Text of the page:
Encyclopædia Britannica, Ninth Edition/Blumenbach, Johann Friedrich
BLUMENBACH, Johann Friedrich, a distinguished physiologist, was born at Gotha on the 11th of May 1752. He studied medicine at Jena, and afterwards at Göttingen, where he took the degree of doctor in 1775. His thesis on that occasion De Generis Humani Varietate Nativa, published in quarto, was the germ of those craniological researches to which so many of his subsequent inquiries were directed; and such was the opinion entertained of his acquirements, that he was appointed an adjunct or extraordinary professor of medicine in the following year, and ordinary professor in 1778; soon after which period he began to enrich the pages of the Medicinische Bibliothek, of which he was editor from 1780 to 1794, with various contributions on medicine, physiology, and anatomy. In physiology he was of the school of Haller, and was in the habit of illustrating his theory by a careful comparison of the animal functions of man with those of the lower animals. His reputation was much extended by the publication of his excellent Institutiones Physiologicæ, a condensed, well-arranged view of the animal functions, expounded without discussion of minute anatomical details. This work appeared in 1787, and between its first publication and 1821 went through many editions in Germany, where it was the general text-book of the science. It was translated into English in America by Caldwell in 1798, and in London by Elliotson in 1807.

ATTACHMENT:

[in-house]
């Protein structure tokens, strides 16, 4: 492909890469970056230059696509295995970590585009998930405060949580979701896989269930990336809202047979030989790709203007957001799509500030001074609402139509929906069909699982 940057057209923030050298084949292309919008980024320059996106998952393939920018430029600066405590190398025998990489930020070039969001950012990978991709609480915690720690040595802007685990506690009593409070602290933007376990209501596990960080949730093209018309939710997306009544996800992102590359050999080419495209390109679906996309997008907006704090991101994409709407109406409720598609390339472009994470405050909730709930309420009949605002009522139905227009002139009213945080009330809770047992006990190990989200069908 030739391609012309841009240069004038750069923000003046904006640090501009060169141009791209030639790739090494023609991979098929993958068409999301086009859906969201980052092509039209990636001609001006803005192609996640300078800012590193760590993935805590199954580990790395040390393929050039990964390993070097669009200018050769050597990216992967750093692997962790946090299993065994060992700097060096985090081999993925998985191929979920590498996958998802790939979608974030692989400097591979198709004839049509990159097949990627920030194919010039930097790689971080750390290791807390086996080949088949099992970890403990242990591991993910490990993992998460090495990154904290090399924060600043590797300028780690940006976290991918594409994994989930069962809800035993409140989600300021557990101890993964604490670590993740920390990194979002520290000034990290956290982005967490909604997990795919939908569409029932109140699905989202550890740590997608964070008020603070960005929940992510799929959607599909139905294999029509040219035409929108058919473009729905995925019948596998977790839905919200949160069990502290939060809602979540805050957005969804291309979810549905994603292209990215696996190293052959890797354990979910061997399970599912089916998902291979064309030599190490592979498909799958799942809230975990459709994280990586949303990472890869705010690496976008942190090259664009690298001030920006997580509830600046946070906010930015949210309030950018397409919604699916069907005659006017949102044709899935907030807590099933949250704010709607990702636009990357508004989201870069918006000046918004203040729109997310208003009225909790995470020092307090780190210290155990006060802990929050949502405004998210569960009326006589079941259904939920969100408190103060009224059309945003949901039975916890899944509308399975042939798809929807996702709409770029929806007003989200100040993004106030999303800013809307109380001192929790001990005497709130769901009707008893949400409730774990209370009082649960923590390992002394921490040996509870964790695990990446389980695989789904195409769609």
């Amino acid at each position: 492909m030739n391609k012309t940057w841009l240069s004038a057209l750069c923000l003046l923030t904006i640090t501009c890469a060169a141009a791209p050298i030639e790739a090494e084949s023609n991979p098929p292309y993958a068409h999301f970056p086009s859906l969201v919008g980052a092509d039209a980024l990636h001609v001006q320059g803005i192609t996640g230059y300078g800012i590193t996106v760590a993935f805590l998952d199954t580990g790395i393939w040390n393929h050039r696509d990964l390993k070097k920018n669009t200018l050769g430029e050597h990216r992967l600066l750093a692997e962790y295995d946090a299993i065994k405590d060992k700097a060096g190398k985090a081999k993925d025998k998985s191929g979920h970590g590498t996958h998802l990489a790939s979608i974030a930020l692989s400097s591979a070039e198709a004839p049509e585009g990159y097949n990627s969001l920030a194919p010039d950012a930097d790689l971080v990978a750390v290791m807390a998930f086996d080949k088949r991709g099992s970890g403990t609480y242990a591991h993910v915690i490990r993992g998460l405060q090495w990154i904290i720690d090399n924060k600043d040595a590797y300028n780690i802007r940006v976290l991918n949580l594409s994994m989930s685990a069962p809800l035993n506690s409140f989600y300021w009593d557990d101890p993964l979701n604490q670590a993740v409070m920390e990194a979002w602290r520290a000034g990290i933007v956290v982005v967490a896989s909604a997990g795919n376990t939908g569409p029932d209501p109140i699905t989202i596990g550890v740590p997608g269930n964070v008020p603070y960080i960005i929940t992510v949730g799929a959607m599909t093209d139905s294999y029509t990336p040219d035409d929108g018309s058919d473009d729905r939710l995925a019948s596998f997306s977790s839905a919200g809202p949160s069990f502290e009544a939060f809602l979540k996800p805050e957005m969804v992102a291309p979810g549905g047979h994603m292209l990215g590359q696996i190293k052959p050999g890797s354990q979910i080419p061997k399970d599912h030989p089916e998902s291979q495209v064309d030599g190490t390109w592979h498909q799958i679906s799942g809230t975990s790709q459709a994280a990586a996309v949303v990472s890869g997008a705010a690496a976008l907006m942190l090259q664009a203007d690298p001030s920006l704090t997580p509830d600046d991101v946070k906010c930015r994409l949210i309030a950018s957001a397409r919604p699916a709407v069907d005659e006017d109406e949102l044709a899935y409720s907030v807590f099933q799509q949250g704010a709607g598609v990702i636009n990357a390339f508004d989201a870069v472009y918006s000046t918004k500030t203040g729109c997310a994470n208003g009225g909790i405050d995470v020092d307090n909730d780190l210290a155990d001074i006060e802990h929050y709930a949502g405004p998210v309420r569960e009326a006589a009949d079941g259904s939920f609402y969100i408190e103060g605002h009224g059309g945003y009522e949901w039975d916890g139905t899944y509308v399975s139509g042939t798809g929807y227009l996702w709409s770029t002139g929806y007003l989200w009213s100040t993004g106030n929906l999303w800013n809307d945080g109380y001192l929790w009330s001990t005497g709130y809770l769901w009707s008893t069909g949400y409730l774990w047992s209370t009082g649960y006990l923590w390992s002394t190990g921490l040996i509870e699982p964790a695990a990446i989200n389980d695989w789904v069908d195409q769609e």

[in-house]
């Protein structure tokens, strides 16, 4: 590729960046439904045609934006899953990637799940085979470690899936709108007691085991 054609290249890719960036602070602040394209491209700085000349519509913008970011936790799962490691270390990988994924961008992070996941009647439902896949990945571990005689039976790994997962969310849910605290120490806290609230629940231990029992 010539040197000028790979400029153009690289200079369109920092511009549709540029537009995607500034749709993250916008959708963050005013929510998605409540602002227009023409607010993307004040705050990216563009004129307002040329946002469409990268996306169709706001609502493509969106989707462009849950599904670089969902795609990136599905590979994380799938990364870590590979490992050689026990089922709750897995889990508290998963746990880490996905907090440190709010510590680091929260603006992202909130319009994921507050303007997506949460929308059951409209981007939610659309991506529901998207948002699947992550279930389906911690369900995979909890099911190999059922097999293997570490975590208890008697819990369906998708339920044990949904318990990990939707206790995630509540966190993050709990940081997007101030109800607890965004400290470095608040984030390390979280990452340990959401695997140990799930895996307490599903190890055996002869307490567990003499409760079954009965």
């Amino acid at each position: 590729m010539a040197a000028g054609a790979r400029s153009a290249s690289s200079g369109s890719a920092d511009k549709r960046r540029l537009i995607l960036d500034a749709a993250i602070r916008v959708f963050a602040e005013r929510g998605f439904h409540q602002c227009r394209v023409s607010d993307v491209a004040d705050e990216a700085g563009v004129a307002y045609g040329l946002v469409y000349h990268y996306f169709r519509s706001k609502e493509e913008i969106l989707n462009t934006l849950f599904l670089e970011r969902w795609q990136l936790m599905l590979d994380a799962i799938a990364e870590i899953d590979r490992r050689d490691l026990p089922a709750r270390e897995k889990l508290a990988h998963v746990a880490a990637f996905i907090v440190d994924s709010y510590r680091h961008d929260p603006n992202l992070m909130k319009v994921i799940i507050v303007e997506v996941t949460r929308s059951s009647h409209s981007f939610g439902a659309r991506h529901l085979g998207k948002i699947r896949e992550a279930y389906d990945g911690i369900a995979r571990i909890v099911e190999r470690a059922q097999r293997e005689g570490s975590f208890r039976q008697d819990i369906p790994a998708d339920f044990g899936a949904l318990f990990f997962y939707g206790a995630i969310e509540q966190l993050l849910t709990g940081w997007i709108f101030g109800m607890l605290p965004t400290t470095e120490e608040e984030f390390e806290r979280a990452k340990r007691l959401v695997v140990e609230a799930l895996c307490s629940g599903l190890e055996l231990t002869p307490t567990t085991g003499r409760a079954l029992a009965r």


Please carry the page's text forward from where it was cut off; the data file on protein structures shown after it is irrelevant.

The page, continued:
Blumenbach was perhaps still more extensively known by his admirable Handbuch of comparative anatomy, of which the German editions were numerous, from its appearance in 1805 to 1824. It was translated into English in 1809 by the eminent surgeon Lawrence, and again, with the latest improvements and editions, by Coulson in 1827. This manual of Blumenbach's, though slighter than the subsequent works of Cuvier, Carus, and others, and not to be compared with such recent expositions as that of Gegenbaur, will always be esteemed for the accuracy of the author's own observations, and his just appreciation of the labours of his predecessors.
One of the most extensive of Blumenbach's works was the Decas Collectionis suæ Craniorum Diversarum Gentium illustrate, in which accurate though slight delineations of the skulls in his noble collection are given, with brief descriptions of each. It appeared in fasciculi, until sixty crania were represented,—exhibiting in a striking manner the peculiarities in form of the skulls of different nations, and justifying the division of the human race into several great varieties or families, of which he enumerated five—the Caucasian or white race, the Mongolian or Tatar, the Malayan or brown race, the Negro or black race, and the American or red race. The classification he thus proposed has been very generally received, and most later schemes have been modifications of it. For these see the article Anthropology, vol. ii. p. 113.
Although the greatest part of Blumenbach's long life was passed at Göttingen, in 1789 he found leisure to visit Switzerland, and gave a curious medical topography of that country in his Bibliothek. He was in England in 1788 and 1792. The Prince Regent conferred on him the office of physician to the royal family in Hanover in 1816, and made him knight companion of the Guelphic order in 1821. The Royal Academy of Paris elected him a member in 1831. He died at Göttingen on the 22d of January 1840.